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HMRC internal manual

VAT Civil Penalties

HM Revenue & Customs
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Default Surcharge: Discretion, reasonable excuse and mitigation: Discretion and mitigation


HMRC has the discretion not to record a default or issue a surcharge assessment. Thequestion of when and how discretion should be applied in individual cases was raised inthe case of Dollarland Holdings plc LON/92/887.

In this case eighteen surcharges totalling £225,062 were imposed on three subsidiarycompanies of Dollarland Holdings plc between periods 10/90 and 04/92. The trader sought toestablish reasonable excuses based on insufficiency of funds due to high interest ratesand the severity of the recession. The tribunal chairman, Theodore Wallace did not agreethat there was a reasonable excuse.

The appellant argued that

  • The Commissioners (at that time) had discretion on the imposition of surcharge and had not exercised this discretion.
  • The Tribunal has jurisdiction to review the exercise of discretion and should quash the surcharges.
  • The Commissioners’ (at that time) power was not validly exercised.
  • The Tribunal should exercise its discretion to quash the surcharges.

The Tribunal considered the nature of the Commissioners’ (at that time) powers ofdiscretion and referred to Lord Justice Nolan’s comments in the case of J B Steptoethat the Commissioners (at that time) are not bound to impose a surcharge on every personwho becomes liable to be surcharged and have discretion whether to do so or not.

The Chairman considered whether the Commissioners (at that time) had properly exercisedtheir power of discretion and concluded that the Commissioners (at that time) had not.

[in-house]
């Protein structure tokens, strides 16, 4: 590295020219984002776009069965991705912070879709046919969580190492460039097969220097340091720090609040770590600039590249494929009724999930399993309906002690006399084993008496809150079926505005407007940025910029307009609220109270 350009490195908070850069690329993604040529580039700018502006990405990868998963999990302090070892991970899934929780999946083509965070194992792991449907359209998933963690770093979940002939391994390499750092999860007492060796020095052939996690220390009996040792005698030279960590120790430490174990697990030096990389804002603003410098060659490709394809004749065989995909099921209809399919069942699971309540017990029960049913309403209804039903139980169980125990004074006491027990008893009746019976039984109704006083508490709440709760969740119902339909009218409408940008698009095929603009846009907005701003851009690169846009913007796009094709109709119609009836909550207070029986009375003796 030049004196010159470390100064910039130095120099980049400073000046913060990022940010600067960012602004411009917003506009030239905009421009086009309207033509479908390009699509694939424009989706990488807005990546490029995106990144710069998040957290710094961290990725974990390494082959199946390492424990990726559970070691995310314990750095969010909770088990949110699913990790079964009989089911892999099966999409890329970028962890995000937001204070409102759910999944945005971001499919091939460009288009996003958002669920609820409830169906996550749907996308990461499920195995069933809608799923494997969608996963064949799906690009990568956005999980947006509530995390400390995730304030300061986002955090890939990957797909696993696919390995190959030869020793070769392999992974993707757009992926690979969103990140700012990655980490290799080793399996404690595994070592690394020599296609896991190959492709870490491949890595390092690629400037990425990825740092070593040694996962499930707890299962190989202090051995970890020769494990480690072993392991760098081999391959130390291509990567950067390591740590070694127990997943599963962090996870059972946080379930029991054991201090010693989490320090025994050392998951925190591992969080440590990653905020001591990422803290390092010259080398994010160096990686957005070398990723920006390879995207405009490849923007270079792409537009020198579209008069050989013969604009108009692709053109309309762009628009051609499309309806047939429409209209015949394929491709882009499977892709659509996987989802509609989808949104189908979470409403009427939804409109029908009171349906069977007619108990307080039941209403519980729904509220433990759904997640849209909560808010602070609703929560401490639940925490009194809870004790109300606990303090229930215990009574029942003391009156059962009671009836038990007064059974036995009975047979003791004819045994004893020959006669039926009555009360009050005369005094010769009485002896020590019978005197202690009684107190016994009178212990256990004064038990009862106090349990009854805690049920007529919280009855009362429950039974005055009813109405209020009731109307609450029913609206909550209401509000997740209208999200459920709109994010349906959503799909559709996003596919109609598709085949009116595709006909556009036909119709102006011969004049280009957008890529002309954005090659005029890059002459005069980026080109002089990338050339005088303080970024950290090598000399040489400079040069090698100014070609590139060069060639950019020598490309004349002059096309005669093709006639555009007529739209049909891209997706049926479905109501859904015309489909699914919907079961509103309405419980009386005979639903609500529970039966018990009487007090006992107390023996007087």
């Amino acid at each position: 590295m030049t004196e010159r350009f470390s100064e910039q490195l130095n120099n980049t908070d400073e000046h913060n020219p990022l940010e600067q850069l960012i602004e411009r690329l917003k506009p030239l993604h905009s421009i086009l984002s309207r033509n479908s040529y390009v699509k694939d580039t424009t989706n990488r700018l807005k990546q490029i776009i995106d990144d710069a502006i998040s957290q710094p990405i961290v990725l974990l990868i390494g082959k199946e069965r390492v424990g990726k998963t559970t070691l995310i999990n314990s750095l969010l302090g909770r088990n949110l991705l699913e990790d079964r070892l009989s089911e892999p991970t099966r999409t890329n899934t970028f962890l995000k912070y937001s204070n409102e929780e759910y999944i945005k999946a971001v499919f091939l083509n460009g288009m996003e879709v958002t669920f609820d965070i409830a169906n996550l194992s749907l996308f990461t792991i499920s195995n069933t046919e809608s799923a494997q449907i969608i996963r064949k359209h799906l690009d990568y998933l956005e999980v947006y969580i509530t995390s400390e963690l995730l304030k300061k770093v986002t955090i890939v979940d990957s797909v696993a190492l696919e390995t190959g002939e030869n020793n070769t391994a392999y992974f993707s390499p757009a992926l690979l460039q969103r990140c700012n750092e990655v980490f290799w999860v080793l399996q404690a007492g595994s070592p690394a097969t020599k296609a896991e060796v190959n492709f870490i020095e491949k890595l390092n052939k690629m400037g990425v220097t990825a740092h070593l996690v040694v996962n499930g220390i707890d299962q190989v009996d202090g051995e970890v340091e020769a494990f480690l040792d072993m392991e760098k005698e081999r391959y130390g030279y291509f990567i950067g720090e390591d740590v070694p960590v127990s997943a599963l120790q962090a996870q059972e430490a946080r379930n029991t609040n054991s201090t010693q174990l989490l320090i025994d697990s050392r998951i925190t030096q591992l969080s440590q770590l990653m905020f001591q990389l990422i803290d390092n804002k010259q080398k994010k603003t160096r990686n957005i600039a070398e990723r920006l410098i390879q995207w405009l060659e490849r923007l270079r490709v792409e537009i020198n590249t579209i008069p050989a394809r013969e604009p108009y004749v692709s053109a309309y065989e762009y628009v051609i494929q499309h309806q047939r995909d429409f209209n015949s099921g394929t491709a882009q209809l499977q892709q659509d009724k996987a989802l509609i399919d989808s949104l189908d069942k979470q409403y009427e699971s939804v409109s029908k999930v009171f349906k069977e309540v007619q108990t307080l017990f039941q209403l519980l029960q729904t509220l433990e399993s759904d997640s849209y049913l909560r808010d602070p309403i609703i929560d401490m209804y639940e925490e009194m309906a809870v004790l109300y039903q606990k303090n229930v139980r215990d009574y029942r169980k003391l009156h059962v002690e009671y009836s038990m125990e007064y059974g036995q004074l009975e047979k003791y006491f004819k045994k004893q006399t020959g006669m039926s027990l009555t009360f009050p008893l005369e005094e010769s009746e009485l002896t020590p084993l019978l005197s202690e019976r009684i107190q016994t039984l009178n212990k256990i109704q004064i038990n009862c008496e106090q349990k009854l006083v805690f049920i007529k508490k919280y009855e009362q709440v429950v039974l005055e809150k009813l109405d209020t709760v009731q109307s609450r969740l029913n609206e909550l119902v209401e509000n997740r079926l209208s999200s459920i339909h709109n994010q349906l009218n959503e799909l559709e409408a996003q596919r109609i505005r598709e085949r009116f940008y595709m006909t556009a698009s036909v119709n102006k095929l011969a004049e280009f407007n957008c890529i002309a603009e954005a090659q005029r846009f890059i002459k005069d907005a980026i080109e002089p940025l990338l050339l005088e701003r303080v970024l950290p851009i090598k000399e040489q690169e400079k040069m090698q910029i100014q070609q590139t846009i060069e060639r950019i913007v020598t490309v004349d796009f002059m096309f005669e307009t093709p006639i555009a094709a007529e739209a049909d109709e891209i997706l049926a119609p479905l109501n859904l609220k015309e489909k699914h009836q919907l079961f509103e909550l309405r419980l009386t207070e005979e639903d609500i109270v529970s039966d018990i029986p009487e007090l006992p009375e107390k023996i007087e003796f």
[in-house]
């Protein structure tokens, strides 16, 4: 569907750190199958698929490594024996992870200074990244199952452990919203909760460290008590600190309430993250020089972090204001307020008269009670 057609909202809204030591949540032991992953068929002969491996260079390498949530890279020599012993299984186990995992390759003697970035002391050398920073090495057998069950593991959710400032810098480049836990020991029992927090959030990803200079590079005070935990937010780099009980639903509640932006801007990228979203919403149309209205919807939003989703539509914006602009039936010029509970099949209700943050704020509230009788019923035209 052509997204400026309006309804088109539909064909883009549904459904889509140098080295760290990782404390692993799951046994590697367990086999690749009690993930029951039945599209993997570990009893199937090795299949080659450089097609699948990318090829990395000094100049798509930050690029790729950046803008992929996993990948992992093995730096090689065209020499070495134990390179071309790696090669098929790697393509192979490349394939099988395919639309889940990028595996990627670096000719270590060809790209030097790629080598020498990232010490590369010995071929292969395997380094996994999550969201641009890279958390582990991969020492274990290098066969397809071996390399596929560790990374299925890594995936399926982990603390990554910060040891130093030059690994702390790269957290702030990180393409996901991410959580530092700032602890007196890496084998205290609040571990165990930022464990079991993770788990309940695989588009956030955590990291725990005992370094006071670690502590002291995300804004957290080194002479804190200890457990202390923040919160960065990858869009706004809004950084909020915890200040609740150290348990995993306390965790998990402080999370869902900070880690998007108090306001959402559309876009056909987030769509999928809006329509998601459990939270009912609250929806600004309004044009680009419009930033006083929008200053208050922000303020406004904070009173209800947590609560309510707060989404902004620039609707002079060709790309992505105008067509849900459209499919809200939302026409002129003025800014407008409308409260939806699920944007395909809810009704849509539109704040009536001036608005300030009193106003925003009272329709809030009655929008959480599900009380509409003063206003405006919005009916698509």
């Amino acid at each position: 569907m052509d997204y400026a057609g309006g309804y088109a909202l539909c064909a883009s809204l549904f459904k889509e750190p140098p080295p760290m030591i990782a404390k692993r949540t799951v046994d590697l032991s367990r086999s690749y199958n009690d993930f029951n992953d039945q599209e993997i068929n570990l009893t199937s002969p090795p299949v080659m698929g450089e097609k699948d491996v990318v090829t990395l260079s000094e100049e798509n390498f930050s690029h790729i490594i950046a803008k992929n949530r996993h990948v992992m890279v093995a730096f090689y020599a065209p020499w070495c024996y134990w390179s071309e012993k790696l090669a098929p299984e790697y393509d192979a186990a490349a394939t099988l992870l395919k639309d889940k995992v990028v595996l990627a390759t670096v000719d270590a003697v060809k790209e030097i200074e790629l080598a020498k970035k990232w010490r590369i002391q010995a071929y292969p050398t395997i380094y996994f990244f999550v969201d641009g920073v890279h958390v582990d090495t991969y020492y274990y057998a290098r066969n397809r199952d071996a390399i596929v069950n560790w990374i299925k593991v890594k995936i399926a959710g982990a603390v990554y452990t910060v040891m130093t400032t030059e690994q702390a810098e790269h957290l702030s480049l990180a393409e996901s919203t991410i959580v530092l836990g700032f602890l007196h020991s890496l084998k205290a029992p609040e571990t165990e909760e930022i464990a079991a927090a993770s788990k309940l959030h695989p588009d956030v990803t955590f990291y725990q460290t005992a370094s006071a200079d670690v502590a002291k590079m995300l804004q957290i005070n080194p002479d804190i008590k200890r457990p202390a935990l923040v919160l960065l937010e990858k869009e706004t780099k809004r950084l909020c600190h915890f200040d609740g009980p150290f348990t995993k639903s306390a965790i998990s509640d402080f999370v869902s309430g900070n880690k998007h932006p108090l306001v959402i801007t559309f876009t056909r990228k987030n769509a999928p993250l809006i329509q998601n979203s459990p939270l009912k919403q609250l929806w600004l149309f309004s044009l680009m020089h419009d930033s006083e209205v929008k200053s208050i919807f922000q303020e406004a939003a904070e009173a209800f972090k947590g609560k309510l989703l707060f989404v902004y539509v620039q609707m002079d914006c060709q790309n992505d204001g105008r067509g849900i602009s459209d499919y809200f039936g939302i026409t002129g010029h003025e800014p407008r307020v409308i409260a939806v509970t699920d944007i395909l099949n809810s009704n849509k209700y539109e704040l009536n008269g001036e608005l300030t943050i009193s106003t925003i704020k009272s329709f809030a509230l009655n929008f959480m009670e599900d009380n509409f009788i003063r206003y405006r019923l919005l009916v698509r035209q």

However, he conceded that if the Commissioners (at that time) had given properconsideration to their power to assess each default there is no possibility that thediscretion would have been exercised other than to impose the surcharges.

Dollarland’s appeal to High Court

The trader appealed to the High Court on the grounds that the Commissioners (at that time)had failed to exercise their discretion. The Commissioners (at that time) argued that theTribunal had

  • no jurisdiction to review their discretion to impose surcharges
  • wrongly concluded that the discretion had not been exercised
  • even if discretion was not exercised properly surcharges were still appropriate.

The High Court decision agreed with the Commissioners (at that time) on all threecounts and the traders appeal was dismissed. The Tribunal had accepted that theCommissioners (at that time) were fully entitled to exercise their discretion on thisbasis and the judge agreed.


The subject of mitigation was debated fully during the passage of the default surchargelegislation and again in 1993.

On both occasions Parliament decided that neither the Department nor the VAT Tribunalsshould have the power to reduce surcharges due to mitigating circumstances.